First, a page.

Department of Health

Diabetes mellitus (also called diabetes) is a common chronic condition characterised by high blood glucose (sugar) levels (Department of Health and Human Services 2018).

The two main types of diabetes are type 1 (insulin-dependent) diabetes and type 2 diabetes (Department of Health and Human Services 2018).

Gestational diabetes is another form of the condition that affects women during pregnancy, although they have had no prior diagnosis of diabetes (Department of Health and Human Services 2018).

This condition usually abates after birth but is a risk factor for developing type 2 diabetes later in life (Department of Health and Human Services 2018).

Type 1 diabetes

Type 1 diabetes is an autoimmune disease in which the body’s immune system destroys the insulin-producing cells of the pancreas.

This means the affected individual is unable to produce enough insulin, which is an essential hormone for controlling glucose levels in the blood.

Type 1 diabetes most commonly begins in those under the age of 30 years. People with type 1 diabetes require replacement insulin injections several times a day for life.

Unlike type 2 diabetes (see below) it is not caused by lifestyle factors.

Type 1 diabetes accounts for approximately 10–15 per cent of cases of diabetes Victoria (Department of Health and Human Services 2018).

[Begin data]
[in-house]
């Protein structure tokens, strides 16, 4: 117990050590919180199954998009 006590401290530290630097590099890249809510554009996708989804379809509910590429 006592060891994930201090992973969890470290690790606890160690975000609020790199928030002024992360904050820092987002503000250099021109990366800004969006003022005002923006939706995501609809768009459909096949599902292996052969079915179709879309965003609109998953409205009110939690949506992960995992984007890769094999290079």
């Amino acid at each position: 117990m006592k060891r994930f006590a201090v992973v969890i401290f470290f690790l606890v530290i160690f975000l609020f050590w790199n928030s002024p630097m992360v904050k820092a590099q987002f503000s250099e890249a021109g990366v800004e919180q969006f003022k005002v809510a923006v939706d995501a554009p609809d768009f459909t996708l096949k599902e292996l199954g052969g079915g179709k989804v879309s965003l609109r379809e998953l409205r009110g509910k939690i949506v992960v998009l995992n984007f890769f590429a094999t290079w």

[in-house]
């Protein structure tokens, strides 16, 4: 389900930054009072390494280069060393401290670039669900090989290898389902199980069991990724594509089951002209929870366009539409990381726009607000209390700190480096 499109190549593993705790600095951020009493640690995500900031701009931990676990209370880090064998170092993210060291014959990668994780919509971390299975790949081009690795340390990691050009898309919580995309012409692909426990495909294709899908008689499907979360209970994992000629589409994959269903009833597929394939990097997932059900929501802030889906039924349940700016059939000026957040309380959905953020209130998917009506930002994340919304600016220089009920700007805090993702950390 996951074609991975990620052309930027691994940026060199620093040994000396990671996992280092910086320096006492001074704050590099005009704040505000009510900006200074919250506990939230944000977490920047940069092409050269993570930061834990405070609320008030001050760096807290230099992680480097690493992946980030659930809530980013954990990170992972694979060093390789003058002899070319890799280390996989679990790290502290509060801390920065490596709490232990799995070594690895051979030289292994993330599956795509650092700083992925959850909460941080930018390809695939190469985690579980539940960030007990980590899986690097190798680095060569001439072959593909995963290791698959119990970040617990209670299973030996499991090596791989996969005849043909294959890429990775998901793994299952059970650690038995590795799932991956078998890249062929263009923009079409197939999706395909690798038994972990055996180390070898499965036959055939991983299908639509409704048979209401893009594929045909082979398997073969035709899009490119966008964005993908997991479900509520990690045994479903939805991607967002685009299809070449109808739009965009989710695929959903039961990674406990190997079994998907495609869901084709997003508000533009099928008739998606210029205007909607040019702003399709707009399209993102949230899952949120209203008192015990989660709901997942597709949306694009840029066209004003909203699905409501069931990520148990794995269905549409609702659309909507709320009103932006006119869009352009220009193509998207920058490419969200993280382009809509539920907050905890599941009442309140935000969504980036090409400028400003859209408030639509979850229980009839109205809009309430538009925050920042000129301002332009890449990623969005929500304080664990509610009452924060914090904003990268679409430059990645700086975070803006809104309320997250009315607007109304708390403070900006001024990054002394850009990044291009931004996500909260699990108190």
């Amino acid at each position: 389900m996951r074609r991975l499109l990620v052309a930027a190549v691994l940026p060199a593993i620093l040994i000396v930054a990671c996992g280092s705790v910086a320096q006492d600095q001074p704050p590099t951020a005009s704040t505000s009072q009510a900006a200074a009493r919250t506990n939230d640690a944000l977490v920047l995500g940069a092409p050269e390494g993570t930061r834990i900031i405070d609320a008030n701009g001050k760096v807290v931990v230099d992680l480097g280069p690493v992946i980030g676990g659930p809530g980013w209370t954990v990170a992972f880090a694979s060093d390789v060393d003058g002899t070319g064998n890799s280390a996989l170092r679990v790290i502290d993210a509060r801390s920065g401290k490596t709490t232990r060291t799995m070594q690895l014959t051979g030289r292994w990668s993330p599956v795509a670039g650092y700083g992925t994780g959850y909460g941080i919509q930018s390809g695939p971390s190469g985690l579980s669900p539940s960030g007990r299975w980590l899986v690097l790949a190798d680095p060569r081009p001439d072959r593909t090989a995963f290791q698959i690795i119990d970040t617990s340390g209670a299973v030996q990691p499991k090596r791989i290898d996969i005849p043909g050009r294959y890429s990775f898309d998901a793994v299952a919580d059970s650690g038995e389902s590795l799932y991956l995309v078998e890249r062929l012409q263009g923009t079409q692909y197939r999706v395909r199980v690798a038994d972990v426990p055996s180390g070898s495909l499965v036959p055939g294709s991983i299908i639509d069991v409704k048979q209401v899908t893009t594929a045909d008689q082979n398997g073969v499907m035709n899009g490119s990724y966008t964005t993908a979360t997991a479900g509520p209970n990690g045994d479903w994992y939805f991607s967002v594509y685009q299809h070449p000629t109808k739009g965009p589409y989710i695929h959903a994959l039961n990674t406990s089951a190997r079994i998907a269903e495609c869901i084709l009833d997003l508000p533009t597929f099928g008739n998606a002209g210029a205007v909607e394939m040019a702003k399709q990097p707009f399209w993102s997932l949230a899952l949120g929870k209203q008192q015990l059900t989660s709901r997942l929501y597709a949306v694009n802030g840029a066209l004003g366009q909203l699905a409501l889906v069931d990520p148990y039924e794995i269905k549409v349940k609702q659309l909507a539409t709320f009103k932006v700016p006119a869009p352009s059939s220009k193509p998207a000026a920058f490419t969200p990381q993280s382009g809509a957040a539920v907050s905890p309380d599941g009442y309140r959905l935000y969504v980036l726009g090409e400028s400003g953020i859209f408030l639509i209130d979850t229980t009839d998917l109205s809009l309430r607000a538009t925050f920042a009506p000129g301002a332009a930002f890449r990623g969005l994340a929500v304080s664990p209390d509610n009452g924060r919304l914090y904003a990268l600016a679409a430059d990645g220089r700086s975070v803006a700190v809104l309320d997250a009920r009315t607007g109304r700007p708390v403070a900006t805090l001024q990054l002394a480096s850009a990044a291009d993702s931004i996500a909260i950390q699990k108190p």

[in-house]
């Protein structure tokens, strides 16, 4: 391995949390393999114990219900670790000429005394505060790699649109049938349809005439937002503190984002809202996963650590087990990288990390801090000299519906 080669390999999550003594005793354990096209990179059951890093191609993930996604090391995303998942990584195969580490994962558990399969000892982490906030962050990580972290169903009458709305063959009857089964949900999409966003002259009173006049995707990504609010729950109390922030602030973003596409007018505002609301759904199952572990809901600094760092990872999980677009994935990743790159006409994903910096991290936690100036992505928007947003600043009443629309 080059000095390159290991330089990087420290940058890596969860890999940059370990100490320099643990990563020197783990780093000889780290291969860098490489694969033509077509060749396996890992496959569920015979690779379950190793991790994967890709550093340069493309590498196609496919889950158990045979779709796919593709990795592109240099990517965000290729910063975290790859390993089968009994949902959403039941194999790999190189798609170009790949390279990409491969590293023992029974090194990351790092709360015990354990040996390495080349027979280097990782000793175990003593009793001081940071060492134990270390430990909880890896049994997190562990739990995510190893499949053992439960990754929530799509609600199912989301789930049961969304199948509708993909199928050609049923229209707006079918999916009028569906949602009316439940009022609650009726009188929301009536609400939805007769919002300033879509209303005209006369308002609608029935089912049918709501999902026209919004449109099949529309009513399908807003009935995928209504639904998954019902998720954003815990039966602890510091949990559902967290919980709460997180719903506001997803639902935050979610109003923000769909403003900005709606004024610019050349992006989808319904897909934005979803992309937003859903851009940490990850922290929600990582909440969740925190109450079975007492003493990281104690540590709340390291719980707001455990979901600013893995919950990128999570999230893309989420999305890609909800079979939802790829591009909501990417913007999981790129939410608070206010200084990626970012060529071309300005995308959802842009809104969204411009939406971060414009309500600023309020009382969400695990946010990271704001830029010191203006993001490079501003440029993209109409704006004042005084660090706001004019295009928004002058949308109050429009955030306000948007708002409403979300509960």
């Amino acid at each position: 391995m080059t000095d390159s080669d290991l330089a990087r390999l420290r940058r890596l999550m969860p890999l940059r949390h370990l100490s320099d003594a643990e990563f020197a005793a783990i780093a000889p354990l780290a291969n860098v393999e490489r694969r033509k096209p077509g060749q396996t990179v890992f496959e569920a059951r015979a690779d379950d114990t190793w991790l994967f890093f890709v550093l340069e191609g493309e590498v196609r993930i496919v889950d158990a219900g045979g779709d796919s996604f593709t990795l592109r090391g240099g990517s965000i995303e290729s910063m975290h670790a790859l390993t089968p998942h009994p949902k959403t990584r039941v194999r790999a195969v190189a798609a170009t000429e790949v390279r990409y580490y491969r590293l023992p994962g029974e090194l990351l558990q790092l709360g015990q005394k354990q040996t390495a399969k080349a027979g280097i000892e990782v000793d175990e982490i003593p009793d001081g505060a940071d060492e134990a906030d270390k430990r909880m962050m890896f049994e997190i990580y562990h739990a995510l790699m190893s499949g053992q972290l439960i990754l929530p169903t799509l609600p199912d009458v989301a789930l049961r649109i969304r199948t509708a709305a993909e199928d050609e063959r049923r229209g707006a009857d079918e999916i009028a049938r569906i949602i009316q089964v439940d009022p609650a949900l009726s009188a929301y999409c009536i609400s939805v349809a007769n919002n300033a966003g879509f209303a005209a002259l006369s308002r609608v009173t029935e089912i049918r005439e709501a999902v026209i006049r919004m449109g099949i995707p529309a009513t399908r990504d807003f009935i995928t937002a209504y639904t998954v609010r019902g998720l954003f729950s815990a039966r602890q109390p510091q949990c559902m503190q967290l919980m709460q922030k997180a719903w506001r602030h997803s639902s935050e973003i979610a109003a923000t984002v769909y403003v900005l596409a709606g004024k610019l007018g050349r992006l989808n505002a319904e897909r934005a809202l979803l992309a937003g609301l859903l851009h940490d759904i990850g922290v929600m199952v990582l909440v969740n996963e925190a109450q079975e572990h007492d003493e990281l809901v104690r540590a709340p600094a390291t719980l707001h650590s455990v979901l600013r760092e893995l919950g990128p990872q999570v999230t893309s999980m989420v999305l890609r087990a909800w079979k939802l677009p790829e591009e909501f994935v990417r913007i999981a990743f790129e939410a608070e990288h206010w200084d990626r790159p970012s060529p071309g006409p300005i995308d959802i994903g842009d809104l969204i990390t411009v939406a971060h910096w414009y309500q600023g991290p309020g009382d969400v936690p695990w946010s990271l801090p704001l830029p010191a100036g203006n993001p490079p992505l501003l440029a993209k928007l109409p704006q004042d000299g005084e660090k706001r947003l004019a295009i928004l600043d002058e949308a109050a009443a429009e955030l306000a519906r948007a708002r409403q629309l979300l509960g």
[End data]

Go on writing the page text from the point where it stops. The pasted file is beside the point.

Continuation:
Type 2 diabetes

Type 2 diabetes is the most common form of diabetes, which occurs mostly in people 50 years of age or older.

Risk factors for type 2 diabetes include being overweight or obese and having a family history of the condition.

Type 2 diabetes accounts for around 85 per cent of all cases of diabetes. It is caused by insufficient production of insulin and/or the body becoming resistant to insulin levels in the blood.

In some cases of type 2 diabetes, appropriate diet and exercise can control the condition. More severe cases require treatment with medications, insulin injections or a combination of these (Department of Health and Human Services 2018).

In Victoria, 6.8 per cent of people have self-reported doctor-diagnosed diabetes (Department of Health and Human Services 2018).

The prevalence of diabetes increases with age, being highest in people 55 years of age or older. The prevalence decreases significantly with increasing total annual household income in men but not in women (Department of Health and Human Services 2018).

Find out more

The Victorian Population Health Survey 2016 has a section on diabetes.

Access the Australian Institute of Health and Welfare’s diabetes pagesExternal Link .

Diabetes AustraliaExternal Link has information on diabetes and its prevention


Department of Health and Human Services 2018, Victorian population health survey 2016, State Government of Victoria, Melbourne.

Reviewed 10 March 2023

Your health: Report of the Chief Health Officer, Victoria, 2018

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